US Mega-Leak: Facebook does not want to notify affected
Report from WHO team finds virus likely jumped from animals, not from lab leak
A report from a team of international experts convened by the World Health Organization (WHO) finds that the coronavirus most likely jumped from animals to humans and calls a lab leak theory "extremely unlikely."The report, written jointly with Chinese scientists, does not reach a definitive conclusion on one origin but called it "a likely to very likely pathway" that the virus started in bats or another animal, then jumped to another animal before going to humans. Going directly from the bat to humans is also "possible to likely," the report said.
Phone numbers, locations, names and e-mail addresses - all this data of 533 million Facebook users have been published. Who is affected, will not know. At least not from Facebook.
With theworldwide are leaked and found freely accessible in the network. The data was published in a hacker forum. The data should have been stolen from unauthorized persons by a security gap in 2019 and now appeared in public two years later.
Now Facebook responded to the leak. However, not the way that had hoped for many users. Although the vulnerability has already been closed in August 2019, however, Facebook will no longer make business in order to support those affected.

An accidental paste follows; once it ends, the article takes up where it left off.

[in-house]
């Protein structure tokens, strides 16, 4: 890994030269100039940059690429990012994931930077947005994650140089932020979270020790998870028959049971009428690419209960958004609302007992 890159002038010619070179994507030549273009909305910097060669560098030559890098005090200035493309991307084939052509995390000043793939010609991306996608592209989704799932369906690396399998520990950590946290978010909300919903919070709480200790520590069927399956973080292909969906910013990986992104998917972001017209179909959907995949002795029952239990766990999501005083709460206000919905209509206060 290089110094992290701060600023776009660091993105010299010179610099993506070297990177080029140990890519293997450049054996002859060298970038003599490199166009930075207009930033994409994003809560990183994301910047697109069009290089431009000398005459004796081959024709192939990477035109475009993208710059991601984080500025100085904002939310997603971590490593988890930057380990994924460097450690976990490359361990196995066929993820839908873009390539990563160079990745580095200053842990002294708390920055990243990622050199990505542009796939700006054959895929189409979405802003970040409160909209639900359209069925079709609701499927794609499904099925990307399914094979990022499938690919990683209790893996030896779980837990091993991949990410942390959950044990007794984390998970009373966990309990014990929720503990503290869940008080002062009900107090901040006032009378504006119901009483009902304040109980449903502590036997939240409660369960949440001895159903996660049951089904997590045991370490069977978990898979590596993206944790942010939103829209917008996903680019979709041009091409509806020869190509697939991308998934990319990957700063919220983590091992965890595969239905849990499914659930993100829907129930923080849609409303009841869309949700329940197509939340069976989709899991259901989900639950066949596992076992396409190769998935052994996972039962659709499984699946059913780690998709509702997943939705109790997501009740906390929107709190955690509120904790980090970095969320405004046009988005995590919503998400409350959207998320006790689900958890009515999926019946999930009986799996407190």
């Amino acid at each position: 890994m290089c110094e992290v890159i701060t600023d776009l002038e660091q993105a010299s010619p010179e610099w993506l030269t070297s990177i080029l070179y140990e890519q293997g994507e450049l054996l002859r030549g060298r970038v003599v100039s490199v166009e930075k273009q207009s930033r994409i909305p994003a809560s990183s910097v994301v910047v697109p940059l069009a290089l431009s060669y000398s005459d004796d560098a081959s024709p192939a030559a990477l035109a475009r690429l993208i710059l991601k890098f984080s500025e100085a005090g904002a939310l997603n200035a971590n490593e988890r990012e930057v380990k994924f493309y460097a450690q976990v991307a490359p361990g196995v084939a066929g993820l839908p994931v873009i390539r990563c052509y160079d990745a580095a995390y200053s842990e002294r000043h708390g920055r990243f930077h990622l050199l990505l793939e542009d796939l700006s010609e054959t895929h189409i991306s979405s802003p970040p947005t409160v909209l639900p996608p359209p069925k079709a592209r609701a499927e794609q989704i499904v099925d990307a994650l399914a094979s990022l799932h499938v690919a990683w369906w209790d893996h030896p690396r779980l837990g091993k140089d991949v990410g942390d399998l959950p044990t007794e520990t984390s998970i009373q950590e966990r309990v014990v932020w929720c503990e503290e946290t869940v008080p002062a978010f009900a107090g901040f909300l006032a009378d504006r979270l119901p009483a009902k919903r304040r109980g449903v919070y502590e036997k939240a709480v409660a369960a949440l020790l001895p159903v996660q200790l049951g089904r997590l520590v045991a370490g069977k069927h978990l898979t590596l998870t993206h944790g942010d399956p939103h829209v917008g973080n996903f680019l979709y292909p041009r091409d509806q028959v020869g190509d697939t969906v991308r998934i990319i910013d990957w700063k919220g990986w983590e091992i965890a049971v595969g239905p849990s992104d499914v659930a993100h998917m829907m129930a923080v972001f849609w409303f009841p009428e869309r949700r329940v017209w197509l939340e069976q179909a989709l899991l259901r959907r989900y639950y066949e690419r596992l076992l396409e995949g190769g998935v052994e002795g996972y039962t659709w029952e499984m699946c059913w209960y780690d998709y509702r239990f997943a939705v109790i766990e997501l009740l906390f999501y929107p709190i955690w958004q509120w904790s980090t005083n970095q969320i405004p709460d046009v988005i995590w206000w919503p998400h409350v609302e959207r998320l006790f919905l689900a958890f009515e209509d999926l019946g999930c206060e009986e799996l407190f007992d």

Facebook’s response to Saturday’s news of a huge data leak was so awful
Monday was already shaping up to be a lively news day for tech journalists. That's when the next episode of Sway, the podcast from The New York Times' Kara Swisher, will be available to listen to, with the new interview subject being none other than Apple CEO Tim Cook. Swisher on Friday teased via Twitter that the conversation with Cook will cover everything from the App Store drama around Parler to the iPhone maker's feud with Facebook -- theSwisher on Friday teased via Twitter that the conversation with Cook will cover everything from the App Store drama around Parler to the iPhone maker’s feud with Facebook — the latter of which, on Saturday, inadvertently handed Cook even more ammunition to use against the social network
Self-check instead of Facebook help news agency confirmed a Facebook speaker that the company does not plan to inform users whose data were available online. According to the speaker, Facebook will not be active for two reasons: On the one hand, it is not exactly clear which users must be notified at all, on the other hand, users could not do anything against the lactic data anyway.
who prepares discomfort, not to know if your own account is one of the affected 533 million, for which there is an. On the website of allows users to specify their e-mail address or phone number and the program checks whether these appear on any lacted list, and provides information on what kind of data may have been stolen - a step that many users would have liked to be desired from Facebook to find out if they too are affected by the most recent mega-leak.
Trump faces a narrow path to victory against Facebook suspension .
The board reviewing his case has overturned Facebook’s content takedowns in almost every decision so far. But the ex-president poses special challenges.Facebook’s oversight board is expected to rule in the coming weeks on whether to uphold or overturn Trump’s indefinite suspension from the platforms, which the company imposed after the Jan. 6 Capitol riots over fears he might incite further violence. So far, the panel of scholars, lawyers and other outside experts has bucked Facebook’s judgment in five of the six decisions it has rendered.